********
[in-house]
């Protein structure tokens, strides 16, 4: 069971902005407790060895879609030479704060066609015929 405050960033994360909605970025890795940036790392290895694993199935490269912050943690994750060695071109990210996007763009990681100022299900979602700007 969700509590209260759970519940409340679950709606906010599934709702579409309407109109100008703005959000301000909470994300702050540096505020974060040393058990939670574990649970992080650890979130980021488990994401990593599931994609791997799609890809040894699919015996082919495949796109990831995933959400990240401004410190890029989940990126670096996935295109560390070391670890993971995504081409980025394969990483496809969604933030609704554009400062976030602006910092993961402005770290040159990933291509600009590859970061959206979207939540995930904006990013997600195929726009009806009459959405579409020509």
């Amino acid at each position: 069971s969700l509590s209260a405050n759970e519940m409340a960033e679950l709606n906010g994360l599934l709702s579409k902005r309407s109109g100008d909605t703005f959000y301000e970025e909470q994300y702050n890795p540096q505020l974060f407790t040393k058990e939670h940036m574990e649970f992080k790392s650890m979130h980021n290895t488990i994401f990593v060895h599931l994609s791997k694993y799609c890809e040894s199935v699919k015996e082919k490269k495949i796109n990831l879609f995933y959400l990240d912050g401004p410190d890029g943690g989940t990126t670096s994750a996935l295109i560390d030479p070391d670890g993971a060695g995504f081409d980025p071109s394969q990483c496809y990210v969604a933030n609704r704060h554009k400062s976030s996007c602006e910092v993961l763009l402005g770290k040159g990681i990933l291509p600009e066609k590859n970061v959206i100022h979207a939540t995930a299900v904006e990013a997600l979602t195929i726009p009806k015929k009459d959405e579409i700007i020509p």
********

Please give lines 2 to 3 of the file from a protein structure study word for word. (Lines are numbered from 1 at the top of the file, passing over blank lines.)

């Protein structure tokens, strides 16, 4: 069971902005407790060895879609030479704060066609015929 405050960033994360909605970025890795940036790392290895694993199935490269912050943690994750060695071109990210996007763009990681100022299900979602700007 969700509590209260759970519940409340679950709606906010599934709702579409309407109109100008703005959000301000909470994300702050540096505020974060040393058990939670574990649970992080650890979130980021488990994401990593599931994609791997799609890809040894699919015996082919495949796109990831995933959400990240401004410190890029989940990126670096996935295109560390070391670890993971995504081409980025394969990483496809969604933030609704554009400062976030602006910092993961402005770290040159990933291509600009590859970061959206979207939540995930904006990013997600195929726009009806009459959405579409020509």
């Amino acid at each position: 069971s969700l509590s209260a405050n759970e519940m409340a960033e679950l709606n906010g994360l599934l709702s579409k902005r309407s109109g100008d909605t703005f959000y301000e970025e909470q994300y702050n890795p540096q505020l974060f407790t040393k058990e939670h940036m574990e649970f992080k790392s650890m979130h980021n290895t488990i994401f990593v060895h599931l994609s791997k694993y799609c890809e040894s199935v699919k015996e082919k490269k495949i796109n990831l879609f995933y959400l990240d912050g401004p410190d890029g943690g989940t990126t670096s994750a996935l295109i560390d030479p070391d670890g993971a060695g995504f081409d980025p071109s394969q990483c496809y990210v969604a933030n609704r704060h554009k400062s976030s996007c602006e910092v993961l763009l402005g770290k040159g990681i990933l291509p600009e066609k590859n970061v959206i100022h979207a939540t995930a299900v904006e990013a997600l979602t195929i726009p009806k015929k009459d959405e579409i700007i020509p």